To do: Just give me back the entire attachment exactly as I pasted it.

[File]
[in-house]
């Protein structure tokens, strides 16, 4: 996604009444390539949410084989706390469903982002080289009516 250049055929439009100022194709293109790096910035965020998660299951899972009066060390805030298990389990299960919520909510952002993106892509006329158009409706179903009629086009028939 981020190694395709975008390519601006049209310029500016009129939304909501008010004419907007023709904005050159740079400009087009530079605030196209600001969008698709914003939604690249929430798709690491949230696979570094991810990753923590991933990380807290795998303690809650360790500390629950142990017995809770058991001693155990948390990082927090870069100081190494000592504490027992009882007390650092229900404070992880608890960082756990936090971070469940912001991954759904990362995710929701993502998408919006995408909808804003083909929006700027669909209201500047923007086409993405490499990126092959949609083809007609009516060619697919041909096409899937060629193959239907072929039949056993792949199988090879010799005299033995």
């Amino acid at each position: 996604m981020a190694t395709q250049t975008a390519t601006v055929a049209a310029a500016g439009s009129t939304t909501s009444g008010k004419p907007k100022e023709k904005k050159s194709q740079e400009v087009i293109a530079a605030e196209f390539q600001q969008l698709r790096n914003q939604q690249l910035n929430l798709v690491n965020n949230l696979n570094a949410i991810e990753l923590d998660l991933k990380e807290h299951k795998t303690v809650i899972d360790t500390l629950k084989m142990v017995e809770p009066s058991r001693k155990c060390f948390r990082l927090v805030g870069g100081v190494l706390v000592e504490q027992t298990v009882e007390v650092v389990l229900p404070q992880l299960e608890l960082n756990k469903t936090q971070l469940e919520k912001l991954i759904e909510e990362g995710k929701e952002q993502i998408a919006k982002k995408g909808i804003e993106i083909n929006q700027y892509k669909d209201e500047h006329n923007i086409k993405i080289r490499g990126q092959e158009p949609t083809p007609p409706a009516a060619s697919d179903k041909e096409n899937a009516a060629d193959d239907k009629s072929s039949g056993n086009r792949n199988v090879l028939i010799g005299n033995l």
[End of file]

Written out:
[in-house]
């Protein structure tokens, strides 16, 4: 996604009444390539949410084989706390469903982002080289009516 250049055929439009100022194709293109790096910035965020998660299951899972009066060390805030298990389990299960919520909510952002993106892509006329158009409706179903009629086009028939 981020190694395709975008390519601006049209310029500016009129939304909501008010004419907007023709904005050159740079400009087009530079605030196209600001969008698709914003939604690249929430798709690491949230696979570094991810990753923590991933990380807290795998303690809650360790500390629950142990017995809770058991001693155990948390990082927090870069100081190494000592504490027992009882007390650092229900404070992880608890960082756990936090971070469940912001991954759904990362995710929701993502998408919006995408909808804003083909929006700027669909209201500047923007086409993405490499990126092959949609083809007609009516060619697919041909096409899937060629193959239907072929039949056993792949199988090879010799005299033995």
């Amino acid at each position: 996604m981020a190694t395709q250049t975008a390519t601006v055929a049209a310029a500016g439009s009129t939304t909501s009444g008010k004419p907007k100022e023709k904005k050159s194709q740079e400009v087009i293109a530079a605030e196209f390539q600001q969008l698709r790096n914003q939604q690249l910035n929430l798709v690491n965020n949230l696979n570094a949410i991810e990753l923590d998660l991933k990380e807290h299951k795998t303690v809650i899972d360790t500390l629950k084989m142990v017995e809770p009066s058991r001693k155990c060390f948390r990082l927090v805030g870069g100081v190494l706390v000592e504490q027992t298990v009882e007390v650092v389990l229900p404070q992880l299960e608890l960082n756990k469903t936090q971070l469940e919520k912001l991954i759904e909510e990362g995710k929701e952002q993502i998408a919006k982002k995408g909808i804003e993106i083909n929006q700027y892509k669909d209201e500047h006329n923007i086409k993405i080289r490499g990126q092959e158009p949609t083809p007609p409706a009516a060619s697919d179903k041909e096409n899937a009516a060629d193959d239907k009629s072929s039949g056993n086009r792949n199988v090879l028939i010799g005299n033995l």